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Five Guys Loses Round to Two Women in Nationwide Pay Bias Suit

Sept. 25, 2018, 7:56 PM

Two women who accused Five Guys of gender-based pay discrimination got a federal judge’s initial go-ahead to proceed collectively in their nationwide lawsuit against the burger chain.

Jody Finefrock and Julia Francis, who managed Five Guys locations in Pennsylvania, say the company violated the Equal Pay Act by paying female restaurant managers less than their male counterparts.

Finefrock and Francis presented enough evidence to convince U.S. District Judge Sylvia Rambo to conditionally certify a collective of female restaurant managers at corporate-owned Five Guys locations. Restaurant managers nationwide have the same job responsibilities, compensation decisions were finalized by a central office, and Finefrock and Francis earned less than men in comparable positions, Rambo said.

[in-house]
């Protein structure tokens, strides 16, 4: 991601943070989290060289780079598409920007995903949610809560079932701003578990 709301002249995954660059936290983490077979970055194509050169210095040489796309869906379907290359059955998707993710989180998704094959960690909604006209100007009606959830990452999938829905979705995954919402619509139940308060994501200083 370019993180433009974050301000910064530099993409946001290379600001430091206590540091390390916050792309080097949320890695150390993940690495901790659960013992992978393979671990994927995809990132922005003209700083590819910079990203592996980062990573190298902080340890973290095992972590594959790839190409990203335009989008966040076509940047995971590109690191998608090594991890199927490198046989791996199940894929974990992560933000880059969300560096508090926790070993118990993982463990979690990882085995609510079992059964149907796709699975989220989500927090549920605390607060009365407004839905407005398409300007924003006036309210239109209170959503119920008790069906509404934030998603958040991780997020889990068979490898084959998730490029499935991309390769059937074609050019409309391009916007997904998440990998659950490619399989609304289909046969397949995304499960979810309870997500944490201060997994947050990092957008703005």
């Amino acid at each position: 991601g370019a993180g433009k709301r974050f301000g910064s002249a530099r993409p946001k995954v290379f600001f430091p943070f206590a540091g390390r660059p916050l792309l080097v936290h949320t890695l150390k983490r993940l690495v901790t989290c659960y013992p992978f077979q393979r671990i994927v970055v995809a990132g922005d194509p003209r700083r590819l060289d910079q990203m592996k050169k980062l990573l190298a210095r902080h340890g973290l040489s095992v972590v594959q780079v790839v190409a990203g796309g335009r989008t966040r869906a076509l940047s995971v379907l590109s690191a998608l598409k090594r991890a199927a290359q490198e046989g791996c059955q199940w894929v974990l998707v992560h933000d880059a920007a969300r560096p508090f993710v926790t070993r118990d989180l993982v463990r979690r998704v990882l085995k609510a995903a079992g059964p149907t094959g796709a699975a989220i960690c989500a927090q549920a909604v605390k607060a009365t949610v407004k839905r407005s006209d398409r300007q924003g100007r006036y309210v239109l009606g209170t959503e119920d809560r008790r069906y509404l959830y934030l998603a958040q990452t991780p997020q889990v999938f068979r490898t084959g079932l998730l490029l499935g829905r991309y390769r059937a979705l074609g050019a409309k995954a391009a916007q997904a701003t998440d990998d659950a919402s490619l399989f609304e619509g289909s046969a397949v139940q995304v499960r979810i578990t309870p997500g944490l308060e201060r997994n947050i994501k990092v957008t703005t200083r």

Five Guys didn’t respond to requests for comment.

Rambo said she must approve the language for an opt-in notice that will be sent to prospective plaintiffs inviting them to join the lawsuit. Five Guys and the plaintiffs will have until Oct. 25 to submit a proposed notice.

Rambo rejected Five Guys’ argument that she shouldn’t conditionally certify the nationwide collective because the Equal Pay Act only bars employers from discriminating against women who work in the same establishment.

That substantive legal issue should be dealt with in the second step of the collective action process, when Five Guys can attempt to decertify the collective, Rambo said.

The case is Finefrock v. Five Guys Operations, LLC, M.D. Pa., No. 16-1221, conditional certification 9/25/18.

To contact the reporter on this story: Robert Iafolla in Washington at

To contact the editor responsible for this story: Terence Hyland at